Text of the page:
If you are like the rest of us and have become an adrenaline junkie after a few rides of the ol’ mountain bike trail, you might be looking into taking your ride to the next level. One way to do that is to upgrade your bike. While mountain bikes are generally sold as one unit, there are a number of parts that can be customized. For example, you can customize your bike chain, pedals, handlebars, tires and more. Some of these changes may be largely for cosmetic purposes, but changing your bike’s tires will directly affect the performance of your bike.
For mountain bikes, there are a variety of factors that way into which tires you should be using. There are tires for different seasons, different terrains, and even different ride styles. With a little help from the folks over at REI, we have put together a list of tips for you to consider when purchasing new tires for your mountain bike.
MTB Tire Size and Width
The first step is to identify your tire diameter. Once you have identified the size of your tires, you are going to need to select a certain width. For optimal performance, you are going to want to select a tire width that fits your most common riding terrain. We have listed some examples below.
- Cross Country: 1.9″ to 2.25″ width range.
- Trail and All-MTB: 2.25″ to 2.4″ width range.
- Downhill: Tires up to 2.5″. Meant to absorb impact from drops and rock patches.
- Fat Bikes: Used for all season trail riding and a width 3.7″ to 5″ or more.
When researching new tires, it is important to keep your riding style in mind. If you are someone that is looking for more traction and tires that will absorb the blow of a drop, wider tires will better suit you.
MTB Tires by Riding Style
Another factor to consider when purchasing mountain bike tires is your riding style. We have listed a few riding styles below.
- Cross Country: If you are a cross-country rider, you are going to want lightweight tires that roll fast. Lightweight tires will make it easier for you to climb up and down hills.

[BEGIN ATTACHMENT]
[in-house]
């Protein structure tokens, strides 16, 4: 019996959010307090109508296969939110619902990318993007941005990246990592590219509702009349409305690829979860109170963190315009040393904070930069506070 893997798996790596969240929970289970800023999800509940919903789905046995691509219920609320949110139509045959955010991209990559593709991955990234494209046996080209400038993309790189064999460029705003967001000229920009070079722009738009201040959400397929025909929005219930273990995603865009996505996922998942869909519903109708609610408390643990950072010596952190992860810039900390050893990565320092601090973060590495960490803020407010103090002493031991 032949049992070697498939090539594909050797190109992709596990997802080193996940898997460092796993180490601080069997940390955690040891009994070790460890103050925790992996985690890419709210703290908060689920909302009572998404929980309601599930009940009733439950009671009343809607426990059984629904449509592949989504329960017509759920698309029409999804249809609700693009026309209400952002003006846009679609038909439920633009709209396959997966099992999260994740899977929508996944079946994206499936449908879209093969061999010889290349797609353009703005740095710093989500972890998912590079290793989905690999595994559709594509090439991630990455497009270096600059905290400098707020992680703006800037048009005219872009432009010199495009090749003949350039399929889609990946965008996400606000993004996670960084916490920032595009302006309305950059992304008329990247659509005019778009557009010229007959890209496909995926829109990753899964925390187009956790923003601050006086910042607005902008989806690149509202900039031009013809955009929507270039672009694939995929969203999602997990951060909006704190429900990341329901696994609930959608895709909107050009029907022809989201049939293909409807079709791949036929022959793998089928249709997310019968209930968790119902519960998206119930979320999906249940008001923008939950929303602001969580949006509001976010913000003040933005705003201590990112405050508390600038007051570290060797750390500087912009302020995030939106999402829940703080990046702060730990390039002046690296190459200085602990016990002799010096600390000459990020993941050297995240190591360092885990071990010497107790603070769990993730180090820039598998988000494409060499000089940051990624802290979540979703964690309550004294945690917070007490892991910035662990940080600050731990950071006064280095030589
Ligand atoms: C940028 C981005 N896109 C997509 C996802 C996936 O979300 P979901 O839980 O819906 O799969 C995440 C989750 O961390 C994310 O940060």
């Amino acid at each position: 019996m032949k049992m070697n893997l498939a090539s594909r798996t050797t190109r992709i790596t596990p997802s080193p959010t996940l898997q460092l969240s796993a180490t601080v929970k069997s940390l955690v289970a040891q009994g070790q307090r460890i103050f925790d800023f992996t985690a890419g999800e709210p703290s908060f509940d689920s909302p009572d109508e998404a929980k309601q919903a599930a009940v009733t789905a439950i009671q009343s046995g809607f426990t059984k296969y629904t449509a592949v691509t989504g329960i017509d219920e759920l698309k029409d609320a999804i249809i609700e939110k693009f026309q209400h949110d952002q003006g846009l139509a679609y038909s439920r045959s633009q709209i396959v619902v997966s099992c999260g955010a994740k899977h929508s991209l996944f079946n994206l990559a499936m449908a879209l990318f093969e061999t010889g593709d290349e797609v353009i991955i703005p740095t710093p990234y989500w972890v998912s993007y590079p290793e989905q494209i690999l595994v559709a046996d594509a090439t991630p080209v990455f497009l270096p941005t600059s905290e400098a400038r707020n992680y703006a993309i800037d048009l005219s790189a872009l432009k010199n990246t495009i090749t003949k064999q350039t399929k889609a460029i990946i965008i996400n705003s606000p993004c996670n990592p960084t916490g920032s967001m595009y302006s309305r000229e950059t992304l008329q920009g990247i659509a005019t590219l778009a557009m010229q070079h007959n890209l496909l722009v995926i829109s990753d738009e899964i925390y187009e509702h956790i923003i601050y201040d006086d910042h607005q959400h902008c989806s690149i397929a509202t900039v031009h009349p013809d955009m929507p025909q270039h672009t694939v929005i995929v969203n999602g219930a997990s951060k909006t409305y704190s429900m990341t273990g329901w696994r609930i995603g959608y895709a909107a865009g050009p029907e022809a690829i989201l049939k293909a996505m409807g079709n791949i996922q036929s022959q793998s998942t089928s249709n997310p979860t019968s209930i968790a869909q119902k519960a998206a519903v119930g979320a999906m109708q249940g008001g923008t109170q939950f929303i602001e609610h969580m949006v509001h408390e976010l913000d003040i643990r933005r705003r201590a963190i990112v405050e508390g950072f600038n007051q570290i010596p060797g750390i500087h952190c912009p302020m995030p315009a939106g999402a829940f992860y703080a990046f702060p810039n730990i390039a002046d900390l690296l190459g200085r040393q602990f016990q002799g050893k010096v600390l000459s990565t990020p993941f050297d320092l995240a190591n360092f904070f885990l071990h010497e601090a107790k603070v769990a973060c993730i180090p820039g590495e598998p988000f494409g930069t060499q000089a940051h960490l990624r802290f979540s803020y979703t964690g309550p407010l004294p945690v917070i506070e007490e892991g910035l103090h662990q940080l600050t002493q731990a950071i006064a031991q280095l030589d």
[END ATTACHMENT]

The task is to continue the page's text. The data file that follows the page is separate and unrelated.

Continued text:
- Trail riding: For trail riding, it is recommended that your purchase an all-around tire.
- All-Mountain: While you have to ride to the top of the mountain, the focus here is on the ride down. For this riding style, it is suggested that you look for tires that can maintain speed, have traction on turns, and can withstand impacts.
- Downhill Riding: For downhill riding, you are going to want tires that can take some abuse. Generally, these trails will have a lift that takes you to the top, so the main focus should be on tires that will get you down the hill quickly and withstand impacts from drops.
MTB Tires by Tread
You know those little bumps on your tires? Yea, well, they are called “lugs”, and they have an effect on the performance of your bike. Below, we have a list of the common tread patterns and what they do.
- Big widely spaced lugs: Best for mud or loose dirt. The wide spaces between lugs will make it easier for the mud or dirt to be released.
- Small, closely spaced lugs: This type of tread is for more speed. The small lugs offer little resistance and an average grip.
- Ramped lugs: These lugs are in usually in the center of the tire and offer little rolling resistance.
- Side lugs: Provide extra grip when going around corners.
- Transition lugs: Located between the center and side lugs. They are intended to increase grip as you turn around tight corners.
- Sipes: Little slits on the lugs themselves. Sipes are good for getting more grip on harder surfaces.
Now its Time for you to Buy Some New Tires
So, we have provided you with the beginner’s guide to mountain bike tires. Now it’s time for you to go out and get a pair of your own. Have fun and safe riding!